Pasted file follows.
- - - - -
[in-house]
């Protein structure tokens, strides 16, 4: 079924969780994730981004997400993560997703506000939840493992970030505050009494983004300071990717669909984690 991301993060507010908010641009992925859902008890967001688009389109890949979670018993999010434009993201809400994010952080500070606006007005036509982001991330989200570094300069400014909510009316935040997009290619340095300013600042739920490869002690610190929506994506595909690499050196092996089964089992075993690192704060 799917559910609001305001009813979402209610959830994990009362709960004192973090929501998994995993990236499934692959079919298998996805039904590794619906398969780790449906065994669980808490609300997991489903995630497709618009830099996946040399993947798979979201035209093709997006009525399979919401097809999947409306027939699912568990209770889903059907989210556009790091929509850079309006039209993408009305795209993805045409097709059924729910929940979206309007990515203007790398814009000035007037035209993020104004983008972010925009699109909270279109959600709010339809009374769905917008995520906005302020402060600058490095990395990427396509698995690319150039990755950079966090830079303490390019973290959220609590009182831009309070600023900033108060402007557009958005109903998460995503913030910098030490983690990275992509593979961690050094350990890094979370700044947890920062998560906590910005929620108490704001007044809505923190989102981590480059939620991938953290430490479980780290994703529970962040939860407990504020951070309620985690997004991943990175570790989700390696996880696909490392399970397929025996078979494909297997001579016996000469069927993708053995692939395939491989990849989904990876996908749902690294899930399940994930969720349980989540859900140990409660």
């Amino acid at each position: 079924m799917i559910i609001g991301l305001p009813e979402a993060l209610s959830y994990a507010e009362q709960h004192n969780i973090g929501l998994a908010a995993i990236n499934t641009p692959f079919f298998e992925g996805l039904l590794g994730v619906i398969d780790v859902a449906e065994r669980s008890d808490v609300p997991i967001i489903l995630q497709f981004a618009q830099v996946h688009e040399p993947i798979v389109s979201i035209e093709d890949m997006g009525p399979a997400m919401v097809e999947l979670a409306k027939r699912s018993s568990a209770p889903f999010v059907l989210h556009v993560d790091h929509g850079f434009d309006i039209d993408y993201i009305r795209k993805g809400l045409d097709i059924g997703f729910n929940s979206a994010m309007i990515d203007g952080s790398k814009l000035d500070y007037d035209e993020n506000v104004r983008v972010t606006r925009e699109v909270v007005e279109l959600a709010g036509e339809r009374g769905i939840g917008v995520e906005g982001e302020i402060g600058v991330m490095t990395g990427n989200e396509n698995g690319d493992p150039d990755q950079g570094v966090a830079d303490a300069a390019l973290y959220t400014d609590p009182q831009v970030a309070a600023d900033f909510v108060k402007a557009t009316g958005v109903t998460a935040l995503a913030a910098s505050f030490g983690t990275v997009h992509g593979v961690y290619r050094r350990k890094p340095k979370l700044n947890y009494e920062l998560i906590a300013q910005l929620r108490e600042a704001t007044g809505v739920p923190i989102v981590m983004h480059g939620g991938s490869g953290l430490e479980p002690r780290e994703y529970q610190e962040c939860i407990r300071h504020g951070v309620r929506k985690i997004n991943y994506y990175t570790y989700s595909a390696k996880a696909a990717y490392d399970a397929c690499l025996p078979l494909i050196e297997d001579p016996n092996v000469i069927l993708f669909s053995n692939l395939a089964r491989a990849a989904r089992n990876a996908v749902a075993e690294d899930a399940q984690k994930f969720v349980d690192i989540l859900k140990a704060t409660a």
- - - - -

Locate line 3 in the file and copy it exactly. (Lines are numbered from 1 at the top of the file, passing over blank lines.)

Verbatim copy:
């Amino acid at each position: 079924m799917i559910i609001g991301l305001p009813e979402a993060l209610s959830y994990a507010e009362q709960h004192n969780i973090g929501l998994a908010a995993i990236n499934t641009p692959f079919f298998e992925g996805l039904l590794g994730v619906i398969d780790v859902a449906e065994r669980s008890d808490v609300p997991i967001i489903l995630q497709f981004a618009q830099v996946h688009e040399p993947i798979v389109s979201i035209e093709d890949m997006g009525p399979a997400m919401v097809e999947l979670a409306k027939r699912s018993s568990a209770p889903f999010v059907l989210h556009v993560d790091h929509g850079f434009d309006i039209d993408y993201i009305r795209k993805g809400l045409d097709i059924g997703f729910n929940s979206a994010m309007i990515d203007g952080s790398k814009l000035d500070y007037d035209e993020n506000v104004r983008v972010t606006r925009e699109v909270v007005e279109l959600a709010g036509e339809r009374g769905i939840g917008v995520e906005g982001e302020i402060g600058v991330m490095t990395g990427n989200e396509n698995g690319d493992p150039d990755q950079g570094v966090a830079d303490a300069a390019l973290y959220t400014d609590p009182q831009v970030a309070a600023d900033f909510v108060k402007a557009t009316g958005v109903t998460a935040l995503a913030a910098s505050f030490g983690t990275v997009h992509g593979v961690y290619r050094r350990k890094p340095k979370l700044n947890y009494e920062l998560i906590a300013q910005l929620r108490e600042a704001t007044g809505v739920p923190i989102v981590m983004h480059g939620g991938s490869g953290l430490e479980p002690r780290e994703y529970q610190e962040c939860i407990r300071h504020g951070v309620r929506k985690i997004n991943y994506y990175t570790y989700s595909a390696k996880a696909a990717y490392d399970a397929c690499l025996p078979l494909i050196e297997d001579p016996n092996v000469i069927l993708f669909s053995n692939l395939a089964r491989a990849a989904r089992n990876a996908v749902a075993e690294d899930a399940q984690k994930f969720v349980d690192i989540l859900k140990a704060t409660a």